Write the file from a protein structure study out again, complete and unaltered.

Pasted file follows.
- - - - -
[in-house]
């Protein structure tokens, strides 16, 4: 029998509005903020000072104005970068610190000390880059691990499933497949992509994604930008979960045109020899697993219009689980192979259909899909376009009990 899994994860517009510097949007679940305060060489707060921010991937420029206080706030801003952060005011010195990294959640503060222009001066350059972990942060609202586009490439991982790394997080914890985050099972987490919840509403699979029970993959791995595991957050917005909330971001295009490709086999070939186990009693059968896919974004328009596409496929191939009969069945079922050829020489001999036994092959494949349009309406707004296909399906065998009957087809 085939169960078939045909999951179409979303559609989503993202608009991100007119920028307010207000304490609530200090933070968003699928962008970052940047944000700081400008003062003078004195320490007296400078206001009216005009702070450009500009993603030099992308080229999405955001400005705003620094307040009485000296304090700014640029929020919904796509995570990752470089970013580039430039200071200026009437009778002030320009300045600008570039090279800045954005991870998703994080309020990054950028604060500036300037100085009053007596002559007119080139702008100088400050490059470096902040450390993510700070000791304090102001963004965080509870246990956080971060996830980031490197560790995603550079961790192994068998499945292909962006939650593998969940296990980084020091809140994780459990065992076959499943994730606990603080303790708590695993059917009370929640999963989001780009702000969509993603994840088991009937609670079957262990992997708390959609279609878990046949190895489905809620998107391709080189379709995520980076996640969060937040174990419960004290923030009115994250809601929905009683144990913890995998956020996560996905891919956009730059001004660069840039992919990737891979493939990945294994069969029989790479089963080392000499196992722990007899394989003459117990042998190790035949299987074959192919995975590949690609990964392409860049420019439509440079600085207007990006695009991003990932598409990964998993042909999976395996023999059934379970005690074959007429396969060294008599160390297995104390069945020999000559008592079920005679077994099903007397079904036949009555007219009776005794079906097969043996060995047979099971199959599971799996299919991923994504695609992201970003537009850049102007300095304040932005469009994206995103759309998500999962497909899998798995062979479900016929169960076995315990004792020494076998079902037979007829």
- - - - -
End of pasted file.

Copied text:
[in-house]
């Protein structure tokens, strides 16, 4: 029998509005903020000072104005970068610190000390880059691990499933497949992509994604930008979960045109020899697993219009689980192979259909899909376009009990 899994994860517009510097949007679940305060060489707060921010991937420029206080706030801003952060005011010195990294959640503060222009001066350059972990942060609202586009490439991982790394997080914890985050099972987490919840509403699979029970993959791995595991957050917005909330971001295009490709086999070939186990009693059968896919974004328009596409496929191939009969069945079922050829020489001999036994092959494949349009309406707004296909399906065998009957087809 085939169960078939045909999951179409979303559609989503993202608009991100007119920028307010207000304490609530200090933070968003699928962008970052940047944000700081400008003062003078004195320490007296400078206001009216005009702070450009500009993603030099992308080229999405955001400005705003620094307040009485000296304090700014640029929020919904796509995570990752470089970013580039430039200071200026009437009778002030320009300045600008570039090279800045954005991870998703994080309020990054950028604060500036300037100085009053007596002559007119080139702008100088400050490059470096902040450390993510700070000791304090102001963004965080509870246990956080971060996830980031490197560790995603550079961790192994068998499945292909962006939650593998969940296990980084020091809140994780459990065992076959499943994730606990603080303790708590695993059917009370929640999963989001780009702000969509993603994840088991009937609670079957262990992997708390959609279609878990046949190895489905809620998107391709080189379709995520980076996640969060937040174990419960004290923030009115994250809601929905009683144990913890995998956020996560996905891919956009730059001004660069840039992919990737891979493939990945294994069969029989790479089963080392000499196992722990007899394989003459117990042998190790035949299987074959192919995975590949690609990964392409860049420019439509440079600085207007990006695009991003990932598409990964998993042909999976395996023999059934379970005690074959007429396969060294008599160390297995104390069945020999000559008592079920005679077994099903007397079904036949009555007219009776005794079906097969043996060995047979099971199959599971799996299919991923994504695609992201970003537009850049102007300095304040932005469009994206995103759309998500999962497909899998798995062979479900016929169960076995315990004792020494076998079902037979007829």